In late November, a sign of the approaching holidays is the appearance of bright red panettone boxes in shops. These days, this holiday delight seems to be for sale everywhere except gas stations and hardware stores. This wasn’t always the case, however. For years, one of my favorite personal holiday traditions was buying panettones for family members and friends as an extra Christmas gift. I went to some effort to find this annual specialty to top off my piles of wrapped presents. These ornately packaged large Italian cakes (panettone means “big bread” in Italian) make a showy presentation. Inside is the glorious high-domed cake which perfumes the air with butter, vanilla, and citrus. A slice of this tender yeast bread reveals its hidden jewels of moist golden raisins and sweet bits of candied orange peel. Rich but light, sweet but not cloying, panettone is an ideal small Christmas luxury.
I was profoundly happy every year, taking or mailing my annual panettone to the special people in my life, secure in the knowledge that I added an extra treat to their holiday. And then, one by one, they began to confess: They did not love panettone. Indeed, not a single person on my gift list liked it. I didn’t have the heart to ask what they had been doing with these beautiful confections for so many years. I suspect that squirrels, possums, raccoons, and crows in Georgia and Virginia had filled their bellies every year with glorious Italian cake.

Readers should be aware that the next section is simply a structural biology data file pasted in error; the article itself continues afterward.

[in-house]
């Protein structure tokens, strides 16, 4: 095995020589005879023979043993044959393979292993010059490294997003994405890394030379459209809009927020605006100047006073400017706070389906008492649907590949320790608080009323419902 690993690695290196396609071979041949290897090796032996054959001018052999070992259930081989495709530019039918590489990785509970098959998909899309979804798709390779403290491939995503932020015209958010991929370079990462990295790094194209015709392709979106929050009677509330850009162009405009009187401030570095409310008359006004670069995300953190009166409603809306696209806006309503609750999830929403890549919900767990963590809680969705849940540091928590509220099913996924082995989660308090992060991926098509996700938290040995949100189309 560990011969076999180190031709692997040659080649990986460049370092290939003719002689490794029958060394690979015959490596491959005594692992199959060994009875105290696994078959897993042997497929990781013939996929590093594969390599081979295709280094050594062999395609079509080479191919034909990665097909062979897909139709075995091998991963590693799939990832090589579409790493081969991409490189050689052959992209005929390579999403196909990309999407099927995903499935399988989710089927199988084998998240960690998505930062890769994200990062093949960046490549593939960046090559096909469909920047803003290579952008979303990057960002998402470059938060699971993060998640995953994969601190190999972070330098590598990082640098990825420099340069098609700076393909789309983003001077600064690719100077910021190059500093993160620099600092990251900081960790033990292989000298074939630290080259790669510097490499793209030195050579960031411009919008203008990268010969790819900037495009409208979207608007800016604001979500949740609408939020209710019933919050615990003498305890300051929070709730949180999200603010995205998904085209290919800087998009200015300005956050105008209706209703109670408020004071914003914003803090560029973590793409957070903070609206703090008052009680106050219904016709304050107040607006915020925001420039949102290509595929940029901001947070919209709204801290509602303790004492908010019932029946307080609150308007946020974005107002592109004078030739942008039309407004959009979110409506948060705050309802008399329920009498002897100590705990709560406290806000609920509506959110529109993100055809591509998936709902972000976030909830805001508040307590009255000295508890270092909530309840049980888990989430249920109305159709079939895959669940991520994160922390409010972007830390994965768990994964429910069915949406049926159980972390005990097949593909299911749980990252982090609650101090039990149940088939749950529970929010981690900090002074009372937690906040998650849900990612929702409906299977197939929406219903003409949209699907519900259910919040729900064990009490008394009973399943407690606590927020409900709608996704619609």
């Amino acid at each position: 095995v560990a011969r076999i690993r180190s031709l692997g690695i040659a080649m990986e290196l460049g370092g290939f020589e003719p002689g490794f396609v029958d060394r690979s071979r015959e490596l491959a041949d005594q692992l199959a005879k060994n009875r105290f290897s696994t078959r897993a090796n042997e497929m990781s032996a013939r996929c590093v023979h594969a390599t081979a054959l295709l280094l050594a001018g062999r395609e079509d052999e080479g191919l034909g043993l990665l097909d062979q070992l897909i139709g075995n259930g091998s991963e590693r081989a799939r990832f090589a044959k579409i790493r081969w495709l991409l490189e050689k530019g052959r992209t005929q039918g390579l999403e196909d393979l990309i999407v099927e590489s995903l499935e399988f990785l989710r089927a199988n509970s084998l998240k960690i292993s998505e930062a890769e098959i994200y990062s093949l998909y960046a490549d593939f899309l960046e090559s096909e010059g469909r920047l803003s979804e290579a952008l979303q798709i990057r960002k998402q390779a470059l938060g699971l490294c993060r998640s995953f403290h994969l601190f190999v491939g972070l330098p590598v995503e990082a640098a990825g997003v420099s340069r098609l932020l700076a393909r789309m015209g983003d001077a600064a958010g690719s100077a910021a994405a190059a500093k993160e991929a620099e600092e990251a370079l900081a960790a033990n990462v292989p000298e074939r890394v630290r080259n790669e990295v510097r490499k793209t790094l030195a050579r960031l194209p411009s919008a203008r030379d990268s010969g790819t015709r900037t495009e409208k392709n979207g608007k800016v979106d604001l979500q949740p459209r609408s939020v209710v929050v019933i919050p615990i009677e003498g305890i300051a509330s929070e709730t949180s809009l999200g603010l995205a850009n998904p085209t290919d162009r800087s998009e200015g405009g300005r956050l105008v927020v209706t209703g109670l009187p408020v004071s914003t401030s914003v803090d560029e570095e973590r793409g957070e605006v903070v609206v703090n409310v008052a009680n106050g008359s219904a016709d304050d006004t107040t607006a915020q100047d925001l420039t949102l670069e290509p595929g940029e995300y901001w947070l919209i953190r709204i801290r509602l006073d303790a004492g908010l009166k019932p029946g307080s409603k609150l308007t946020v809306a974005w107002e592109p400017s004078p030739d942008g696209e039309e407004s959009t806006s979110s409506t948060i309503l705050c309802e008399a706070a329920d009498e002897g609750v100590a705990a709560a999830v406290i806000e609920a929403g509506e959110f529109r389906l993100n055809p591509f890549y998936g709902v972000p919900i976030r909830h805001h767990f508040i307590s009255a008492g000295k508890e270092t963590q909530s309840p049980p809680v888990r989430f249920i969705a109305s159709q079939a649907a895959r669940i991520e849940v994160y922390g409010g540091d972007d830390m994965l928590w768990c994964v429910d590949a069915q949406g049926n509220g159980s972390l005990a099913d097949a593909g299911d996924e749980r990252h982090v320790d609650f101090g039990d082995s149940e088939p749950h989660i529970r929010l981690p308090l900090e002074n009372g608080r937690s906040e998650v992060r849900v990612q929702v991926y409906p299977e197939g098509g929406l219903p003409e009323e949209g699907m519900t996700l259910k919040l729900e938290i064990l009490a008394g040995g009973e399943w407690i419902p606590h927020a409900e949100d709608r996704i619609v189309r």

My feelings weren’t hurt. Nor was I terribly troubled about the money I had wasted. Mostly I was astounded that people I thought I knew could taste that bite of Heaven and not love it. It wasn’t as if I had given them some leaden fruitcake with little bits of peculiar green stuff that tastes like floor cleanser.
In my heart, though, I had to admit that part of my fondness for panettone was connected to more than my palate; a lot of my affection had to do with a special Christmas memory of the first time I tasted it.
I was twelve years old, and my father’s job had taken us from small-town life in the South to Tripoli, Libya, where a sophisticated international community lived in stark contrast with local people and ancient ways of life. We rented a villa and, from its roof, could watch an unfamiliar world unfolding around us. Culture shock hit me hard, but after a few months, sights and sounds so alien at first became familiar. Date palms with their heavy clusters of dark, sticky fruit towered over all. Camels and herds of goats or sheep passed our house as commonly as cars. We grew accustomed to seeing solely male faces in the streets; only girl toddlers or very old women went barefaced publicly. We endured ghiblis, hot sandstorms from the Libyan desert that, despite all precautions, blasted grit into our clothes, our sheets, our hair and mouths. In a small cemetery across the street, we saw the shrouded dead laid in their graves without a coffin. Calls to prayer blasted from a nearby loudspeaker five times daily, and a quiet fell as men stopped their work, spread their prayer rugs, and performed their religious duty. We tasted camel meat and ate couscous; drank Libyan tea, intensely sweet and strong, from tiny glass cups; snacked on pomegranate seeds and blood oranges. And, despite not speaking a common language, we became friends with a nearby Italian family and their house guest Mrs. Malfa, a sweet elderly lady who had come from Italy with the lengthy and sorrowful task of locating the remains of her brother who had died in Libya during the war.